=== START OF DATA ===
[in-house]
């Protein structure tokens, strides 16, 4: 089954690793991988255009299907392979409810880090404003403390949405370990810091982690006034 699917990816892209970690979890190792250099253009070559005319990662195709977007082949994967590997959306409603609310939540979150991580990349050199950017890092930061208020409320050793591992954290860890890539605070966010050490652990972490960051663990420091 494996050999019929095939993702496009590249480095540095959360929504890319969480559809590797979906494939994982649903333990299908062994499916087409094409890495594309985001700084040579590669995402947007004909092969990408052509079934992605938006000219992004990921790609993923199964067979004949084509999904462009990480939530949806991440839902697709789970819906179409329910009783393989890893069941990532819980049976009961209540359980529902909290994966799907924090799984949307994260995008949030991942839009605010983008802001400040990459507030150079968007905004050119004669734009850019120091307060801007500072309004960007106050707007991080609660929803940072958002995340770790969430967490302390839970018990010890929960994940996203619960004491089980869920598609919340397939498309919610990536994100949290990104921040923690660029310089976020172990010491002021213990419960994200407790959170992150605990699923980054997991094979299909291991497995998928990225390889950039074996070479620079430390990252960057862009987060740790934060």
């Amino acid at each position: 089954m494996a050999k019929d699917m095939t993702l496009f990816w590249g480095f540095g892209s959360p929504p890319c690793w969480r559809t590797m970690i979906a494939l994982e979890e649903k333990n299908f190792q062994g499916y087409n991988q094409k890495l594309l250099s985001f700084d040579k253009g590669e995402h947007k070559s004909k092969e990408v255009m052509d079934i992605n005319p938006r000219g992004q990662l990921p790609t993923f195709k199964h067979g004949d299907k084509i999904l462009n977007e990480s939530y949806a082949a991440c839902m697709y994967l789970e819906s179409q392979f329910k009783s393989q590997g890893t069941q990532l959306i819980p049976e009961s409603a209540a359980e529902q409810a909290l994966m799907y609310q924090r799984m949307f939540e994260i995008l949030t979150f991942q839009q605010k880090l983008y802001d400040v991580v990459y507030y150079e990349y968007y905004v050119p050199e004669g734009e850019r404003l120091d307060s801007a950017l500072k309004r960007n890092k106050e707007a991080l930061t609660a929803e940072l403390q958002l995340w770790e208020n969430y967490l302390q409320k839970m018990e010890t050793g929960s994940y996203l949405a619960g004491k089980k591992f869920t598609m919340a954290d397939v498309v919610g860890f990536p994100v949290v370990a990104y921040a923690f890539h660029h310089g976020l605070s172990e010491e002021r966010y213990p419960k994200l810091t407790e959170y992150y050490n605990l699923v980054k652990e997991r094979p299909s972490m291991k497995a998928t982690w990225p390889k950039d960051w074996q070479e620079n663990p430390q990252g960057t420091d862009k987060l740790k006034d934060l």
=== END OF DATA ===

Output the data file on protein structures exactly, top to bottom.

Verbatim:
[in-house]
């Protein structure tokens, strides 16, 4: 089954690793991988255009299907392979409810880090404003403390949405370990810091982690006034 699917990816892209970690979890190792250099253009070559005319990662195709977007082949994967590997959306409603609310939540979150991580990349050199950017890092930061208020409320050793591992954290860890890539605070966010050490652990972490960051663990420091 494996050999019929095939993702496009590249480095540095959360929504890319969480559809590797979906494939994982649903333990299908062994499916087409094409890495594309985001700084040579590669995402947007004909092969990408052509079934992605938006000219992004990921790609993923199964067979004949084509999904462009990480939530949806991440839902697709789970819906179409329910009783393989890893069941990532819980049976009961209540359980529902909290994966799907924090799984949307994260995008949030991942839009605010983008802001400040990459507030150079968007905004050119004669734009850019120091307060801007500072309004960007106050707007991080609660929803940072958002995340770790969430967490302390839970018990010890929960994940996203619960004491089980869920598609919340397939498309919610990536994100949290990104921040923690660029310089976020172990010491002021213990419960994200407790959170992150605990699923980054997991094979299909291991497995998928990225390889950039074996070479620079430390990252960057862009987060740790934060």
């Amino acid at each position: 089954m494996a050999k019929d699917m095939t993702l496009f990816w590249g480095f540095g892209s959360p929504p890319c690793w969480r559809t590797m970690i979906a494939l994982e979890e649903k333990n299908f190792q062994g499916y087409n991988q094409k890495l594309l250099s985001f700084d040579k253009g590669e995402h947007k070559s004909k092969e990408v255009m052509d079934i992605n005319p938006r000219g992004q990662l990921p790609t993923f195709k199964h067979g004949d299907k084509i999904l462009n977007e990480s939530y949806a082949a991440c839902m697709y994967l789970e819906s179409q392979f329910k009783s393989q590997g890893t069941q990532l959306i819980p049976e009961s409603a209540a359980e529902q409810a909290l994966m799907y609310q924090r799984m949307f939540e994260i995008l949030t979150f991942q839009q605010k880090l983008y802001d400040v991580v990459y507030y150079e990349y968007y905004v050119p050199e004669g734009e850019r404003l120091d307060s801007a950017l500072k309004r960007n890092k106050e707007a991080l930061t609660a929803e940072l403390q958002l995340w770790e208020n969430y967490l302390q409320k839970m018990e010890t050793g929960s994940y996203l949405a619960g004491k089980k591992f869920t598609m919340a954290d397939v498309v919610g860890f990536p994100v949290v370990a990104y921040a923690f890539h660029h310089g976020l605070s172990e010491e002021r966010y213990p419960k994200l810091t407790e959170y992150y050490n605990l699923v980054k652990e997991r094979p299909s972490m291991k497995a998928t982690w990225p390889k950039d960051w074996q070479e620079n663990p430390q990252g960057t420091d862009k987060l740790k006034d934060l």